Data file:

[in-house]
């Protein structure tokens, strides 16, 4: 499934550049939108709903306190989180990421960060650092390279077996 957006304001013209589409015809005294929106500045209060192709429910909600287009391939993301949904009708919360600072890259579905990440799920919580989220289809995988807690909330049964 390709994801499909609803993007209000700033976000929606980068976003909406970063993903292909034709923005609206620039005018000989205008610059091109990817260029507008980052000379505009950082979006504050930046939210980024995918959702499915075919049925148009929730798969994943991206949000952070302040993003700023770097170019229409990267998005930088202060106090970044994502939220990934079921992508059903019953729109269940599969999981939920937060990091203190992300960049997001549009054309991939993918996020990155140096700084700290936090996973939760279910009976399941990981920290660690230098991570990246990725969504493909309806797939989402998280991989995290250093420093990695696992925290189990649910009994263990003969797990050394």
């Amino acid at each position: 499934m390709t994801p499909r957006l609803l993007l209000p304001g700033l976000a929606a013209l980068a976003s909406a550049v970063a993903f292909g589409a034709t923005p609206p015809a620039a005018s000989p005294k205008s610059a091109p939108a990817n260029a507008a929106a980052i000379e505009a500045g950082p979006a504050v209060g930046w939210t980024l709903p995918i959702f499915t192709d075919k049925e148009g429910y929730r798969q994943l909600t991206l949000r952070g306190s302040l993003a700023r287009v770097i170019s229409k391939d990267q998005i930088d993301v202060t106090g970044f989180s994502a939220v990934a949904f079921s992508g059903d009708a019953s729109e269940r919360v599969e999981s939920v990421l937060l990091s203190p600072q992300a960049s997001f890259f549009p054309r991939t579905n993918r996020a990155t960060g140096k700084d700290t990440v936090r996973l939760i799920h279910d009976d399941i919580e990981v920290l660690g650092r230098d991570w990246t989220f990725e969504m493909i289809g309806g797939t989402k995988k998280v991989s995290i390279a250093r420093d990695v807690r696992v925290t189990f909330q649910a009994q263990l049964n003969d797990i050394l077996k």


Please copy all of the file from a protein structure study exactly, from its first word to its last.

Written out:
[in-house]
């Protein structure tokens, strides 16, 4: 499934550049939108709903306190989180990421960060650092390279077996 957006304001013209589409015809005294929106500045209060192709429910909600287009391939993301949904009708919360600072890259579905990440799920919580989220289809995988807690909330049964 390709994801499909609803993007209000700033976000929606980068976003909406970063993903292909034709923005609206620039005018000989205008610059091109990817260029507008980052000379505009950082979006504050930046939210980024995918959702499915075919049925148009929730798969994943991206949000952070302040993003700023770097170019229409990267998005930088202060106090970044994502939220990934079921992508059903019953729109269940599969999981939920937060990091203190992300960049997001549009054309991939993918996020990155140096700084700290936090996973939760279910009976399941990981920290660690230098991570990246990725969504493909309806797939989402998280991989995290250093420093990695696992925290189990649910009994263990003969797990050394």
């Amino acid at each position: 499934m390709t994801p499909r957006l609803l993007l209000p304001g700033l976000a929606a013209l980068a976003s909406a550049v970063a993903f292909g589409a034709t923005p609206p015809a620039a005018s000989p005294k205008s610059a091109p939108a990817n260029a507008a929106a980052i000379e505009a500045g950082p979006a504050v209060g930046w939210t980024l709903p995918i959702f499915t192709d075919k049925e148009g429910y929730r798969q994943l909600t991206l949000r952070g306190s302040l993003a700023r287009v770097i170019s229409k391939d990267q998005i930088d993301v202060t106090g970044f989180s994502a939220v990934a949904f079921s992508g059903d009708a019953s729109e269940r919360v599969e999981s939920v990421l937060l990091s203190p600072q992300a960049s997001f890259f549009p054309r991939t579905n993918r996020a990155t960060g140096k700084d700290t990440v936090r996973l939760i799920h279910d009976d399941i919580e990981v920290l660690g650092r230098d991570w990246t989220f990725e969504m493909i289809g309806g797939t989402k995988k998280v991989s995290i390279a250093r420093d990695v807690r696992v925290t189990f909330q649910a009994q263990l049964n003969d797990i050394l077996k």